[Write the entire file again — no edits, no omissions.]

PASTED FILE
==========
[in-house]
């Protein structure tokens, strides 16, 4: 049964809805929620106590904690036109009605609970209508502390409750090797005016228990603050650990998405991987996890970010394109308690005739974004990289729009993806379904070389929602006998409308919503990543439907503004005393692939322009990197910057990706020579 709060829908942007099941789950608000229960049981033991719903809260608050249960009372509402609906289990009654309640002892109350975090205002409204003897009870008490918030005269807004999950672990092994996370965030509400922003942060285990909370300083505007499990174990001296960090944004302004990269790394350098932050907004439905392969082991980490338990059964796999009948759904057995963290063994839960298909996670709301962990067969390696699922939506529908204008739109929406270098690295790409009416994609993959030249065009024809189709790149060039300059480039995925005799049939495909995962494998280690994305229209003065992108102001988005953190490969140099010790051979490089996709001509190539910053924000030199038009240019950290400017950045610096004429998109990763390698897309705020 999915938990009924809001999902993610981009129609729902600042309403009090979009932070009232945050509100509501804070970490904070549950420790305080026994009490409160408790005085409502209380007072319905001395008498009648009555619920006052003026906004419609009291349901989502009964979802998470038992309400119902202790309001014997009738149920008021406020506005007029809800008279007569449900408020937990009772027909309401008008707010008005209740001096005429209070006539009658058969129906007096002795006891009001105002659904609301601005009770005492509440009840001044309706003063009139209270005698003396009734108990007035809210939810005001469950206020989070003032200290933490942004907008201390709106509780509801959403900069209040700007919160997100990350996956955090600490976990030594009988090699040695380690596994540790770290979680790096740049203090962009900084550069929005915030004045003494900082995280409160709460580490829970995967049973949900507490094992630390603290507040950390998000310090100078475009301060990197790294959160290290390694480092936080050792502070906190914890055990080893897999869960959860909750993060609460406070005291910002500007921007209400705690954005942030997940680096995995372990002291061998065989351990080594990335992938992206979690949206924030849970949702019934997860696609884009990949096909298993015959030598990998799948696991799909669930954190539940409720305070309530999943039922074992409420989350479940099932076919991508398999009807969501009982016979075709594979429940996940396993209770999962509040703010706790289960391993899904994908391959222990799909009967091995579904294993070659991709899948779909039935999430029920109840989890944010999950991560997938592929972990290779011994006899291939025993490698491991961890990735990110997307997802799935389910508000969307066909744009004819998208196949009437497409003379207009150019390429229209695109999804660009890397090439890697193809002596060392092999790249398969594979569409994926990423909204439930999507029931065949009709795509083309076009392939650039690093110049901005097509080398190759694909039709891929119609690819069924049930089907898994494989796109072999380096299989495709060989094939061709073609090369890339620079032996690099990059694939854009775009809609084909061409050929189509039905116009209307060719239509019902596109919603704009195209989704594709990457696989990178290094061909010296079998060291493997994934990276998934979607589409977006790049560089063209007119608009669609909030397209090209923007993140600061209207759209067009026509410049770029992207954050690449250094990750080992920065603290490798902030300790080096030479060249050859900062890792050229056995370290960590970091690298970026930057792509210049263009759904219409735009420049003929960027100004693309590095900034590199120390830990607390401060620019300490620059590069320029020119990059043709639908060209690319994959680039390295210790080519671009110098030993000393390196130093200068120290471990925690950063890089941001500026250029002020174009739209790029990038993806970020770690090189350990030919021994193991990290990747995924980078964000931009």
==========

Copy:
[in-house]
């Protein structure tokens, strides 16, 4: 049964809805929620106590904690036109009605609970209508502390409750090797005016228990603050650990998405991987996890970010394109308690005739974004990289729009993806379904070389929602006998409308919503990543439907503004005393692939322009990197910057990706020579 709060829908942007099941789950608000229960049981033991719903809260608050249960009372509402609906289990009654309640002892109350975090205002409204003897009870008490918030005269807004999950672990092994996370965030509400922003942060285990909370300083505007499990174990001296960090944004302004990269790394350098932050907004439905392969082991980490338990059964796999009948759904057995963290063994839960298909996670709301962990067969390696699922939506529908204008739109929406270098690295790409009416994609993959030249065009024809189709790149060039300059480039995925005799049939495909995962494998280690994305229209003065992108102001988005953190490969140099010790051979490089996709001509190539910053924000030199038009240019950290400017950045610096004429998109990763390698897309705020 999915938990009924809001999902993610981009129609729902600042309403009090979009932070009232945050509100509501804070970490904070549950420790305080026994009490409160408790005085409502209380007072319905001395008498009648009555619920006052003026906004419609009291349901989502009964979802998470038992309400119902202790309001014997009738149920008021406020506005007029809800008279007569449900408020937990009772027909309401008008707010008005209740001096005429209070006539009658058969129906007096002795006891009001105002659904609301601005009770005492509440009840001044309706003063009139209270005698003396009734108990007035809210939810005001469950206020989070003032200290933490942004907008201390709106509780509801959403900069209040700007919160997100990350996956955090600490976990030594009988090699040695380690596994540790770290979680790096740049203090962009900084550069929005915030004045003494900082995280409160709460580490829970995967049973949900507490094992630390603290507040950390998000310090100078475009301060990197790294959160290290390694480092936080050792502070906190914890055990080893897999869960959860909750993060609460406070005291910002500007921007209400705690954005942030997940680096995995372990002291061998065989351990080594990335992938992206979690949206924030849970949702019934997860696609884009990949096909298993015959030598990998799948696991799909669930954190539940409720305070309530999943039922074992409420989350479940099932076919991508398999009807969501009982016979075709594979429940996940396993209770999962509040703010706790289960391993899904994908391959222990799909009967091995579904294993070659991709899948779909039935999430029920109840989890944010999950991560997938592929972990290779011994006899291939025993490698491991961890990735990110997307997802799935389910508000969307066909744009004819998208196949009437497409003379207009150019390429229209695109999804660009890397090439890697193809002596060392092999790249398969594979569409994926990423909204439930999507029931065949009709795509083309076009392939650039690093110049901005097509080398190759694909039709891929119609690819069924049930089907898994494989796109072999380096299989495709060989094939061709073609090369890339620079032996690099990059694939854009775009809609084909061409050929189509039905116009209307060719239509019902596109919603704009195209989704594709990457696989990178290094061909010296079998060291493997994934990276998934979607589409977006790049560089063209007119608009669609909030397209090209923007993140600061209207759209067009026509410049770029992207954050690449250094990750080992920065603290490798902030300790080096030479060249050859900062890792050229056995370290960590970091690298970026930057792509210049263009759904219409735009420049003929960027100004693309590095900034590199120390830990607390401060620019300490620059590069320029020119990059043709639908060209690319994959680039390295210790080519671009110098030993000393390196130093200068120290471990925690950063890089941001500026250029002020174009739209790029990038993806970020770690090189350990030919021994193991990290990747995924980078964000931009």